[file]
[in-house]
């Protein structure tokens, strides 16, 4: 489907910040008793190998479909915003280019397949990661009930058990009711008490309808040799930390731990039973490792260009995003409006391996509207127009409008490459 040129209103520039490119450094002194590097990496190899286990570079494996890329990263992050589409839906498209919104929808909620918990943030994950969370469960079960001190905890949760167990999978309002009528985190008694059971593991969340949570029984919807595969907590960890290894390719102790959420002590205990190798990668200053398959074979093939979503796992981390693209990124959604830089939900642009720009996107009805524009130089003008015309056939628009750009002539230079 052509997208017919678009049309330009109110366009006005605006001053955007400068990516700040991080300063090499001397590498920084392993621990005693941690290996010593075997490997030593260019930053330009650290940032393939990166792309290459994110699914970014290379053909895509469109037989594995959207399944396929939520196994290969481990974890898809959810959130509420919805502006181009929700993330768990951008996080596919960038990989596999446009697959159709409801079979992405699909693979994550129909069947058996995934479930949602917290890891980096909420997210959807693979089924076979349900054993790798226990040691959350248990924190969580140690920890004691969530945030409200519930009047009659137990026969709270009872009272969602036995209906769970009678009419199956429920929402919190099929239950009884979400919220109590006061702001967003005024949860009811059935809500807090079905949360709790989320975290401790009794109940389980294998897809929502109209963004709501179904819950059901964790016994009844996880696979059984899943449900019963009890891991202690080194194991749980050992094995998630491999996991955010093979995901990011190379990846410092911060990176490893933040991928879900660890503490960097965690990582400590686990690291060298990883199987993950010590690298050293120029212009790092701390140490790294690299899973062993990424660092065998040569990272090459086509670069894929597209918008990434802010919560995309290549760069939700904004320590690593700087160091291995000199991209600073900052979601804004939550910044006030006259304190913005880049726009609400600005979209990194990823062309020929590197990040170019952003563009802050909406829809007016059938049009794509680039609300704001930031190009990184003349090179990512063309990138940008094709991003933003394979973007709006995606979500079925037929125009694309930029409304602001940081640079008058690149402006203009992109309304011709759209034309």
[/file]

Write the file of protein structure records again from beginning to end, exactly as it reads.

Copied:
[in-house]
């Protein structure tokens, strides 16, 4: 489907910040008793190998479909915003280019397949990661009930058990009711008490309808040799930390731990039973490792260009995003409006391996509207127009409008490459 040129209103520039490119450094002194590097990496190899286990570079494996890329990263992050589409839906498209919104929808909620918990943030994950969370469960079960001190905890949760167990999978309002009528985190008694059971593991969340949570029984919807595969907590960890290894390719102790959420002590205990190798990668200053398959074979093939979503796992981390693209990124959604830089939900642009720009996107009805524009130089003008015309056939628009750009002539230079 052509997208017919678009049309330009109110366009006005605006001053955007400068990516700040991080300063090499001397590498920084392993621990005693941690290996010593075997490997030593260019930053330009650290940032393939990166792309290459994110699914970014290379053909895509469109037989594995959207399944396929939520196994290969481990974890898809959810959130509420919805502006181009929700993330768990951008996080596919960038990989596999446009697959159709409801079979992405699909693979994550129909069947058996995934479930949602917290890891980096909420997210959807693979089924076979349900054993790798226990040691959350248990924190969580140690920890004691969530945030409200519930009047009659137990026969709270009872009272969602036995209906769970009678009419199956429920929402919190099929239950009884979400919220109590006061702001967003005024949860009811059935809500807090079905949360709790989320975290401790009794109940389980294998897809929502109209963004709501179904819950059901964790016994009844996880696979059984899943449900019963009890891991202690080194194991749980050992094995998630491999996991955010093979995901990011190379990846410092911060990176490893933040991928879900660890503490960097965690990582400590686990690291060298990883199987993950010590690298050293120029212009790092701390140490790294690299899973062993990424660092065998040569990272090459086509670069894929597209918008990434802010919560995309290549760069939700904004320590690593700087160091291995000199991209600073900052979601804004939550910044006030006259304190913005880049726009609400600005979209990194990823062309020929590197990040170019952003563009802050909406829809007016059938049009794509680039609300704001930031190009990184003349090179990512063309990138940008094709991003933003394979973007709006995606979500079925037929125009694309930029409304602001940081640079008058690149402006203009992109309304011709759209034309």